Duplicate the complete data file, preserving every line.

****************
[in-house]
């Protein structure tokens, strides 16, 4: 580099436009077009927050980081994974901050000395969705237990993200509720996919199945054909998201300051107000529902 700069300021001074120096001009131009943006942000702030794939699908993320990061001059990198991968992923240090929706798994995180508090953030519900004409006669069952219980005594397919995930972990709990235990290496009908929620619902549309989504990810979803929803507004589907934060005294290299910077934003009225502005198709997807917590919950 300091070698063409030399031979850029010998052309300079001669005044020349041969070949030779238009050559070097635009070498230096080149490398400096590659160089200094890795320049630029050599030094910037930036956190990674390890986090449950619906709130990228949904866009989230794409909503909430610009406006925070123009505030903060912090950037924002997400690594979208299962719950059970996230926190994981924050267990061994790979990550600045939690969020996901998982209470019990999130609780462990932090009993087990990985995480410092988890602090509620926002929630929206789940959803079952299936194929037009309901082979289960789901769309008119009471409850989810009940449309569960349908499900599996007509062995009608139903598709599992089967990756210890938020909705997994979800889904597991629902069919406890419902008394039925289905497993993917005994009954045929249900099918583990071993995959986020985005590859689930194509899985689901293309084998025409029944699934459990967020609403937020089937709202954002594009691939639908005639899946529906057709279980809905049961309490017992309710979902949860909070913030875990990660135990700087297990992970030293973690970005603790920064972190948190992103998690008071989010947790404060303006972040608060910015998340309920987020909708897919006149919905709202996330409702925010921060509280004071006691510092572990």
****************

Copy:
[in-house]
């Protein structure tokens, strides 16, 4: 580099436009077009927050980081994974901050000395969705237990993200509720996919199945054909998201300051107000529902 700069300021001074120096001009131009943006942000702030794939699908993320990061001059990198991968992923240090929706798994995180508090953030519900004409006669069952219980005594397919995930972990709990235990290496009908929620619902549309989504990810979803929803507004589907934060005294290299910077934003009225502005198709997807917590919950 300091070698063409030399031979850029010998052309300079001669005044020349041969070949030779238009050559070097635009070498230096080149490398400096590659160089200094890795320049630029050599030094910037930036956190990674390890986090449950619906709130990228949904866009989230794409909503909430610009406006925070123009505030903060912090950037924002997400690594979208299962719950059970996230926190994981924050267990061994790979990550600045939690969020996901998982209470019990999130609780462990932090009993087990990985995480410092988890602090509620926002929630929206789940959803079952299936194929037009309901082979289960789901769309008119009471409850989810009940449309569960349908499900599996007509062995009608139903598709599992089967990756210890938020909705997994979800889904597991629902069919406890419902008394039925289905497993993917005994009954045929249900099918583990071993995959986020985005590859689930194509899985689901293309084998025409029944699934459990967020609403937020089937709202954002594009691939639908005639899946529906057709279980809905049961309490017992309710979902949860909070913030875990990660135990700087297990992970030293973690970005603790920064972190948190992103998690008071989010947790404060303006972040608060910015998340309920987020909708897919006149919905709202996330409702925010921060509280004071006691510092572990």